Roman Catholicism and Eastern Orthodoxy: Can linguistic and semiotic analysis clarify their contrasts?
William J. Sullivan
Maria Curie-Skłodowska University (emer.), Poland
Eastern Kentucky University, USA
The western and eastern branches of Christianity, broadly speaking Roman Catholicism (RC) and Eastern Orthodoxy (EO), have been formally separate for almost a millennium. Yet they share the fundamental dogmas laid down by the first ecumenical councils. History and politics are entwined in the disputes since the Great Schism of 1054, but even earlier there was controversy over basic dogmatic questions and other doctrinal matters. Some, like using leavened or unleavened bread for Consecration, are now considered “matters of custom,” not requiring argument. Other matters are said to block reunification. One of these is Purgatory, for which EO does not even have a term, making a direct comparison difficult. We begin our analysis with the RC teachings on Purgatory, its locus, characteristics, and functions, and provide a simple relational network that shows Purgatory in relation to the afterlife, in particular to Heaven and Hell. With EO we begin with the teachings about life after death and provide a first approximation of Heaven and Hell and their relation to Paradise and Hades, both in characteristics and functions. Again, a simple relational network is enlightening. A surface comparison between the two networks distinguishes between those beliefs about the afterlife that are shared between RC and EO and those parts which house differences. It is these differences that must be subject to careful semiotic analysis to discover whether they are etic and possibly serious but not grounds for mutual excommunication or emic and a true barrier to reunification. We leave the possibly lengthy semiotic analysis for a subsequent study.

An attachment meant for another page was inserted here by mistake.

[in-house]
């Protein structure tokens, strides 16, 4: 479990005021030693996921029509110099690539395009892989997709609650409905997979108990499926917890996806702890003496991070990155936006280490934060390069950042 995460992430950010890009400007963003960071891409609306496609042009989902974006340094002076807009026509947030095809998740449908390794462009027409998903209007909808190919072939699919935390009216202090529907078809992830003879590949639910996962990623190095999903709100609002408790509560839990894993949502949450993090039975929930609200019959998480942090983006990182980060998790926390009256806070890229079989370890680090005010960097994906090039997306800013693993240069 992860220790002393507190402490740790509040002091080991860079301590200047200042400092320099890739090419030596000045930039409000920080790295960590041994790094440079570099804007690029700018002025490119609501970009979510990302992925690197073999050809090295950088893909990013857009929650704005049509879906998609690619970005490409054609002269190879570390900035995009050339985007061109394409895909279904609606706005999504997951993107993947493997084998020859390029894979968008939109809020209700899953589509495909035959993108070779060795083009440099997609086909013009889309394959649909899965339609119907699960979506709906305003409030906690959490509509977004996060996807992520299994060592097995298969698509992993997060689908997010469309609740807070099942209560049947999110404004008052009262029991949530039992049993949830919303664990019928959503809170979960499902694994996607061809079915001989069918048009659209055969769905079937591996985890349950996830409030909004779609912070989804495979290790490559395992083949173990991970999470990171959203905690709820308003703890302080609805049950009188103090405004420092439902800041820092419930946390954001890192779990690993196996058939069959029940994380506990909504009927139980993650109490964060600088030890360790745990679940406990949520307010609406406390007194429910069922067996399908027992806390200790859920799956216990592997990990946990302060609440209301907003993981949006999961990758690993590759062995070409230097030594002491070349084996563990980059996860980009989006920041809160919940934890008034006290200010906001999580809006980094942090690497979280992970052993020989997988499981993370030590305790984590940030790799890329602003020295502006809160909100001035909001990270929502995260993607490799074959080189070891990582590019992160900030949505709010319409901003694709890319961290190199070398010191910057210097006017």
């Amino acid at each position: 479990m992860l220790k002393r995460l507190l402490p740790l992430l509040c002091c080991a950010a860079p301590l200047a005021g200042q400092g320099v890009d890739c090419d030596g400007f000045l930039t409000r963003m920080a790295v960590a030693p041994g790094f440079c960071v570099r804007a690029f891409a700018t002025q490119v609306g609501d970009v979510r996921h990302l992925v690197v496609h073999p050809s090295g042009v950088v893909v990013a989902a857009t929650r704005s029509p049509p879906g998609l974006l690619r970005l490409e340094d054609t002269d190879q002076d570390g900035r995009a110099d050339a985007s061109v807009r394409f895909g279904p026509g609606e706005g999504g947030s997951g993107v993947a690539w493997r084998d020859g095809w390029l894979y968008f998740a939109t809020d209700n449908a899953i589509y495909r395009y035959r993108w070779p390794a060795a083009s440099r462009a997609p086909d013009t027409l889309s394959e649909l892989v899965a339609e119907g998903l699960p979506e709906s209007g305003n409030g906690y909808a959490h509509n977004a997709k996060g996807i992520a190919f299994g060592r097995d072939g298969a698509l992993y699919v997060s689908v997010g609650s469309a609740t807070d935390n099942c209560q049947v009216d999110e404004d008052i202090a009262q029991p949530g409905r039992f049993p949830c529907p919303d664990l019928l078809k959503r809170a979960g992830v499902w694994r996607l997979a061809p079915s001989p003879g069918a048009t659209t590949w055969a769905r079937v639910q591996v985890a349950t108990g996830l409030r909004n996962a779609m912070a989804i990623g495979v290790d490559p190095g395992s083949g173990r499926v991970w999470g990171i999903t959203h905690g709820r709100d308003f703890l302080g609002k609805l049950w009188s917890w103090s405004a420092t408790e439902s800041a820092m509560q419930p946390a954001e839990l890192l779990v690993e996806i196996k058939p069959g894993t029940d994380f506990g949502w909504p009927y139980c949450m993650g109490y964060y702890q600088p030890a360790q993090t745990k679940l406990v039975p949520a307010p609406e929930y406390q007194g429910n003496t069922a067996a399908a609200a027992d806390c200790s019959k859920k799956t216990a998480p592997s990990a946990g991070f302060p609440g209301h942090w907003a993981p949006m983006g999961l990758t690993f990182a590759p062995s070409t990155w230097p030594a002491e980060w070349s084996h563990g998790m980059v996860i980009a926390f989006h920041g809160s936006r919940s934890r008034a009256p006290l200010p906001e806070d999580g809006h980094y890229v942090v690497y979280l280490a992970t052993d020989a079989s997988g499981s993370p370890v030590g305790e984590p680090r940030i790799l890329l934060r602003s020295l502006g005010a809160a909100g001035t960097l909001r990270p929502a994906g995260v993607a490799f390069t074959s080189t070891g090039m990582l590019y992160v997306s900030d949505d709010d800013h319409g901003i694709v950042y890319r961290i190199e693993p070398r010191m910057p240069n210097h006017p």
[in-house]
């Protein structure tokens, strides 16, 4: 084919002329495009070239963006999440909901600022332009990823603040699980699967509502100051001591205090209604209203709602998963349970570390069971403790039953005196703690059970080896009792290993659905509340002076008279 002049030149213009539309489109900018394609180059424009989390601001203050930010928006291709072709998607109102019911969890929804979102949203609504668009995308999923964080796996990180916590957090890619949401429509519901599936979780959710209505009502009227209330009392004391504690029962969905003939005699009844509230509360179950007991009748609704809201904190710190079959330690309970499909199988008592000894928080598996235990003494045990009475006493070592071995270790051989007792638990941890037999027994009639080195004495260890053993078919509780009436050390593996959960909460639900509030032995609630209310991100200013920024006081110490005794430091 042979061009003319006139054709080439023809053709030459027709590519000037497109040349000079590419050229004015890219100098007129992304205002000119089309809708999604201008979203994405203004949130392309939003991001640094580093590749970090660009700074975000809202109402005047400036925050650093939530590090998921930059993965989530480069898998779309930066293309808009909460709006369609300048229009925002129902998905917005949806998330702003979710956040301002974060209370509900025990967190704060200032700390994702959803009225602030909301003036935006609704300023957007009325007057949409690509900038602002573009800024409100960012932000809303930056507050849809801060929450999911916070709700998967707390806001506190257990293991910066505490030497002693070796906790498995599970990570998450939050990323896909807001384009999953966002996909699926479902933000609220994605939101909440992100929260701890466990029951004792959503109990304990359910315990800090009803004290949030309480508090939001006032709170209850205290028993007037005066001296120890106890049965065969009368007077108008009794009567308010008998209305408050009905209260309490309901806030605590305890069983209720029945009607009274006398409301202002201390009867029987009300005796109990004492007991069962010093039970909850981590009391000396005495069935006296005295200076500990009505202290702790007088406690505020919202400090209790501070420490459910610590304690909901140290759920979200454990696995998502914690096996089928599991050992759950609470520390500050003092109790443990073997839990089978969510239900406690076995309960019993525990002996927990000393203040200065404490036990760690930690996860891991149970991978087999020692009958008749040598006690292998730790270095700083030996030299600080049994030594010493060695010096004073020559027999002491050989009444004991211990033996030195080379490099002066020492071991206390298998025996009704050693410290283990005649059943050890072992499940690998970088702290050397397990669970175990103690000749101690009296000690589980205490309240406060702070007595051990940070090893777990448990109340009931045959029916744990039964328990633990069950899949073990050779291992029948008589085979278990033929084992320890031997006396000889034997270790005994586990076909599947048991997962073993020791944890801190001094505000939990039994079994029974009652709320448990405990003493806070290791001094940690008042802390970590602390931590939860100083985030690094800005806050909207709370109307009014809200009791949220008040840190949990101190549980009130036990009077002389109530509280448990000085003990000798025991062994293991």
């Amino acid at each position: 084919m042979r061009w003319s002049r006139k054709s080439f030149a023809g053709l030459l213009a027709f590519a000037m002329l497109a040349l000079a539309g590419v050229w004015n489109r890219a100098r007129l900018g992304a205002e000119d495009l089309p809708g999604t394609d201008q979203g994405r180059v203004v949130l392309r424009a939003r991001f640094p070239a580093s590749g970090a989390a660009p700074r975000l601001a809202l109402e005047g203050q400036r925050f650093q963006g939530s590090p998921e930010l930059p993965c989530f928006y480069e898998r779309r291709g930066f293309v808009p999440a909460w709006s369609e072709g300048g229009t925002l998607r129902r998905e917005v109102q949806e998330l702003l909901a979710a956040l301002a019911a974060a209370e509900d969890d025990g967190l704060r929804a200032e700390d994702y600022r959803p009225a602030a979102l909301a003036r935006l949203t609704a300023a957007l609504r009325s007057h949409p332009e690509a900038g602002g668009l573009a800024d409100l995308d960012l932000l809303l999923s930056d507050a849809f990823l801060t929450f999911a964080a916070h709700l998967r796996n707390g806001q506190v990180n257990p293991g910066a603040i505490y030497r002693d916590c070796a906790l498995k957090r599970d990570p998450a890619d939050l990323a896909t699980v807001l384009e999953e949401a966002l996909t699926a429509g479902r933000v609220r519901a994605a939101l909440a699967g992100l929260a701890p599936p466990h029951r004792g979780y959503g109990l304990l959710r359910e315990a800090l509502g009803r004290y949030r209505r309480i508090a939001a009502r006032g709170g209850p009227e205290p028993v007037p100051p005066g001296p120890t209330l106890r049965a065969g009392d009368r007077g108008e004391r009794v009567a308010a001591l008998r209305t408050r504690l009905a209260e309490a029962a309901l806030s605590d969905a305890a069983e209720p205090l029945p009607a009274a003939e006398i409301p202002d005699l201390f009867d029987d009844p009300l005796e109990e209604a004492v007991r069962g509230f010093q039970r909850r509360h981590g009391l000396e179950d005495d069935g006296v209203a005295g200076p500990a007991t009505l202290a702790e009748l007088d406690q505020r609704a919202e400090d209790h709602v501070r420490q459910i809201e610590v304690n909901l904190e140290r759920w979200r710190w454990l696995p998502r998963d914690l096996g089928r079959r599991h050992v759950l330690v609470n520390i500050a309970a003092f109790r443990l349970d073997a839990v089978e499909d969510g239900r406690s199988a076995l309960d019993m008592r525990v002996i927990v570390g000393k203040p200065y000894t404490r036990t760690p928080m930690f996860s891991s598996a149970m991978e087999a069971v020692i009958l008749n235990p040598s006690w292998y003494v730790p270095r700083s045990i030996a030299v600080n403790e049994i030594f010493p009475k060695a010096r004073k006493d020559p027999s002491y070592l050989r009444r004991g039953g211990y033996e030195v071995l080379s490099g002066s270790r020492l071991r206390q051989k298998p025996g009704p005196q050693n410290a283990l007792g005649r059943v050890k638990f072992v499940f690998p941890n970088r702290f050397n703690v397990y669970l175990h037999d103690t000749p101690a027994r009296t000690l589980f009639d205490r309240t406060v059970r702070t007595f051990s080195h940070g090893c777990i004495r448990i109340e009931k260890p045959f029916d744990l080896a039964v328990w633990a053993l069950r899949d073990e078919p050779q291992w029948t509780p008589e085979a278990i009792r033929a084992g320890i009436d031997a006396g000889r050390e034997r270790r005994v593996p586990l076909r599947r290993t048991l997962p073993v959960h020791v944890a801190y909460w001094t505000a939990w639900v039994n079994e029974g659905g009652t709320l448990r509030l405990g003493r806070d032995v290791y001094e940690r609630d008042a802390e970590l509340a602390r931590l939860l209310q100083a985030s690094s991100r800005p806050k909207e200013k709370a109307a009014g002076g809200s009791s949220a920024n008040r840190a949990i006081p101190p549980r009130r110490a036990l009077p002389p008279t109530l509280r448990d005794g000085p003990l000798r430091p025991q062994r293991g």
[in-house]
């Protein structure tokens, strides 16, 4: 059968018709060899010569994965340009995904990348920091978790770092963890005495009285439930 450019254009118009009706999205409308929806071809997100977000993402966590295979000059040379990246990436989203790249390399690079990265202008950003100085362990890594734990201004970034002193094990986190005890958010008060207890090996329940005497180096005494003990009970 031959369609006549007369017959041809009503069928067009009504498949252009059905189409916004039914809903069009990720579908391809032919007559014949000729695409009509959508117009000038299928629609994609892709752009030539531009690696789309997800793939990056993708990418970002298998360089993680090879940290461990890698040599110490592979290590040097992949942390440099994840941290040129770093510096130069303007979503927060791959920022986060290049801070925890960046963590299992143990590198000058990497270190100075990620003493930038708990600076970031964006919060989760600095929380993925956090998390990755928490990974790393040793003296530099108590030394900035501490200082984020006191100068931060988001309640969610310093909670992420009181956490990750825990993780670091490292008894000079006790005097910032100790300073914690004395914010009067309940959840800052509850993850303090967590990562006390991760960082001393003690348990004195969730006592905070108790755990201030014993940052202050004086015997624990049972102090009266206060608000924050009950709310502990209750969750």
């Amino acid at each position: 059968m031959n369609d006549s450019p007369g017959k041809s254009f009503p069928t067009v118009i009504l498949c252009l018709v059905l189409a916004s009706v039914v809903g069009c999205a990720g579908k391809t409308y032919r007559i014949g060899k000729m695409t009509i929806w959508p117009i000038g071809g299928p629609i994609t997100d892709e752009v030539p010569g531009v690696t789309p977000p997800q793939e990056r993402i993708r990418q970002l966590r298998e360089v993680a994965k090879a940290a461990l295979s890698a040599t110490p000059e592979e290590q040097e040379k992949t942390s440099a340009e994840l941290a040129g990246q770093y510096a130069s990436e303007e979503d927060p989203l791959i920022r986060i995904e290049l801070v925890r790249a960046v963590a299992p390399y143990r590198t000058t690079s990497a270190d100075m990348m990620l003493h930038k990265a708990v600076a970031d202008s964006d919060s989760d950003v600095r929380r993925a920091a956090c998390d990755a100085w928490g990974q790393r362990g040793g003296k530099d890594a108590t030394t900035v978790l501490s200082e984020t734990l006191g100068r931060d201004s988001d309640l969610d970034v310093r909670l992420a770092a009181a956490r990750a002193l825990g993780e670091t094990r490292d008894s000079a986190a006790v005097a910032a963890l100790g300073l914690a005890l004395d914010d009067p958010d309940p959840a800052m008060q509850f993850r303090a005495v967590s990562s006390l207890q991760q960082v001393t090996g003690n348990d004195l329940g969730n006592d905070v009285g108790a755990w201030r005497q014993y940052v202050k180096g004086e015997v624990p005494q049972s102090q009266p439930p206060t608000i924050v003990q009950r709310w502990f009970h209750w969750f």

Heaven, Hell, Purgatory, Paradise, Hades, emic/etic
Sullivan, William J. and Sarah Tsiang. 2017. Roman Catholicism and Eastern Orthodoxy: Can linguistic and semiotic analysis clarify their contrasts?. Linguistics Beyond and Within 3: 187-194. Online at: http://lingbaw.com/2017/William-J.-Sullivan,Sarah-Tsiang.
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